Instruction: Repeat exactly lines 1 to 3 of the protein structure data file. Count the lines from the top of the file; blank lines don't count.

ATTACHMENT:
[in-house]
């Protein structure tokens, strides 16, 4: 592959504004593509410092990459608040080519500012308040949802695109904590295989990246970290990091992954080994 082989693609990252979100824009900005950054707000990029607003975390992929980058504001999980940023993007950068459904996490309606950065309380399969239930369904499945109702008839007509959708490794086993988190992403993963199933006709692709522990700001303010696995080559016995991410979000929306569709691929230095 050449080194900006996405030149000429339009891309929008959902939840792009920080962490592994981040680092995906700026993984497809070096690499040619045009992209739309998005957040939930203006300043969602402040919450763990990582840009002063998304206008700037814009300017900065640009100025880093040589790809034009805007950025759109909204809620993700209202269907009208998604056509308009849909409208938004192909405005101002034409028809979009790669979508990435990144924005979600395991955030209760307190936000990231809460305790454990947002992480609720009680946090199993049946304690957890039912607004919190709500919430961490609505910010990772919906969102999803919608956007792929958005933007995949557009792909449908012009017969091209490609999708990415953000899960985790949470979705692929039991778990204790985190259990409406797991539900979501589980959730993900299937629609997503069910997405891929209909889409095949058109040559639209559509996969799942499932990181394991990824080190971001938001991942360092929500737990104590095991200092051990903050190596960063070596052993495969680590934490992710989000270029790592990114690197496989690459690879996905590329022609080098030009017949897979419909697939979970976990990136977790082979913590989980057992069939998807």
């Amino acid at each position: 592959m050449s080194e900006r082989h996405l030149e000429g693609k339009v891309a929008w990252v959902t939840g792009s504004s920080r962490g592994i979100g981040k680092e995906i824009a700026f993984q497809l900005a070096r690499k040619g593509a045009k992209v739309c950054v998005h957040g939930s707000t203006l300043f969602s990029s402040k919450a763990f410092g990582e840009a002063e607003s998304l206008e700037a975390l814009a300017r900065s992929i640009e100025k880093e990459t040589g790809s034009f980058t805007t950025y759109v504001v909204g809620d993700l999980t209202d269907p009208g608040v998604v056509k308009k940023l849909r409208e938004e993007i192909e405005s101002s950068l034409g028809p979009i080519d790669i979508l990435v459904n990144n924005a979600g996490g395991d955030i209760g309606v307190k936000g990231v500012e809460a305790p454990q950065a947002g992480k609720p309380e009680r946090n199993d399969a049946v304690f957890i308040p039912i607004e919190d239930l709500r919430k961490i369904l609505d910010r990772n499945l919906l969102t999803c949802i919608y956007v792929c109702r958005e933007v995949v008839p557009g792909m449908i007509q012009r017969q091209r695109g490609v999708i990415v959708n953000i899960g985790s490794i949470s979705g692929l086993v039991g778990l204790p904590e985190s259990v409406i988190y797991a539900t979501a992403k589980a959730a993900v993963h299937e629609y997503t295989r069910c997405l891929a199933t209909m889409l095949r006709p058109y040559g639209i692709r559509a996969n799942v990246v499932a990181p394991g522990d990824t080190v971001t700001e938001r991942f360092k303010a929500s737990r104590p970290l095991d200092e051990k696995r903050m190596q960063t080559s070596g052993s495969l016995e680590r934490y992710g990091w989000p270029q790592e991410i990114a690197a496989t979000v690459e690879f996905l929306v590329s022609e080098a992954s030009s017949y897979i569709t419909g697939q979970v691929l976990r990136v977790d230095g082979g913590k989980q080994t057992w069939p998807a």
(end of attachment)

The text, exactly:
[in-house]
């Protein structure tokens, strides 16, 4: 592959504004593509410092990459608040080519500012308040949802695109904590295989990246970290990091992954080994 082989693609990252979100824009900005950054707000990029607003975390992929980058504001999980940023993007950068459904996490309606950065309380399969239930369904499945109702008839007509959708490794086993988190992403993963199933006709692709522990700001303010696995080559016995991410979000929306569709691929230095 050449080194900006996405030149000429339009891309929008959902939840792009920080962490592994981040680092995906700026993984497809070096690499040619045009992209739309998005957040939930203006300043969602402040919450763990990582840009002063998304206008700037814009300017900065640009100025880093040589790809034009805007950025759109909204809620993700209202269907009208998604056509308009849909409208938004192909405005101002034409028809979009790669979508990435990144924005979600395991955030209760307190936000990231809460305790454990947002992480609720009680946090199993049946304690957890039912607004919190709500919430961490609505910010990772919906969102999803919608956007792929958005933007995949557009792909449908012009017969091209490609999708990415953000899960985790949470979705692929039991778990204790985190259990409406797991539900979501589980959730993900299937629609997503069910997405891929209909889409095949058109040559639209559509996969799942499932990181394991990824080190971001938001991942360092929500737990104590095991200092051990903050190596960063070596052993495969680590934490992710989000270029790592990114690197496989690459690879996905590329022609080098030009017949897979419909697939979970976990990136977790082979913590989980057992069939998807």
């Amino acid at each position: 592959m050449s080194e900006r082989h996405l030149e000429g693609k339009v891309a929008w990252v959902t939840g792009s504004s920080r962490g592994i979100g981040k680092e995906i824009a700026f993984q497809l900005a070096r690499k040619g593509a045009k992209v739309c950054v998005h957040g939930s707000t203006l300043f969602s990029s402040k919450a763990f410092g990582e840009a002063e607003s998304l206008e700037a975390l814009a300017r900065s992929i640009e100025k880093e990459t040589g790809s034009f980058t805007t950025y759109v504001v909204g809620d993700l999980t209202d269907p009208g608040v998604v056509k308009k940023l849909r409208e938004e993007i192909e405005s101002s950068l034409g028809p979009i080519d790669i979508l990435v459904n990144n924005a979600g996490g395991d955030i209760g309606v307190k936000g990231v500012e809460a305790p454990q950065a947002g992480k609720p309380e009680r946090n199993d399969a049946v304690f957890i308040p039912i607004e919190d239930l709500r919430k961490i369904l609505d910010r990772n499945l919906l969102t999803c949802i919608y956007v792929c109702r958005e933007v995949v008839p557009g792909m449908i007509q012009r017969q091209r695109g490609v999708i990415v959708n953000i899960g985790s490794i949470s979705g692929l086993v039991g778990l204790p904590e985190s259990v409406i988190y797991a539900t979501a992403k589980a959730a993900v993963h299937e629609y997503t295989r069910c997405l891929a199933t209909m889409l095949r006709p058109y040559g639209i692709r559509a996969n799942v990246v499932a990181p394991g522990d990824t080190v971001t700001e938001r991942f360092k303010a929500s737990r104590p970290l095991d200092e051990k696995r903050m190596q960063t080559s070596g052993s495969l016995e680590r934490y992710g990091w989000p270029q790592e991410i990114a690197a496989t979000v690459e690879f996905l929306v590329s022609e080098a992954s030009s017949y897979i569709t419909g697939q979970v691929l976990r990136v977790d230095g082979g913590k989980q080994t057992w069939p998807a």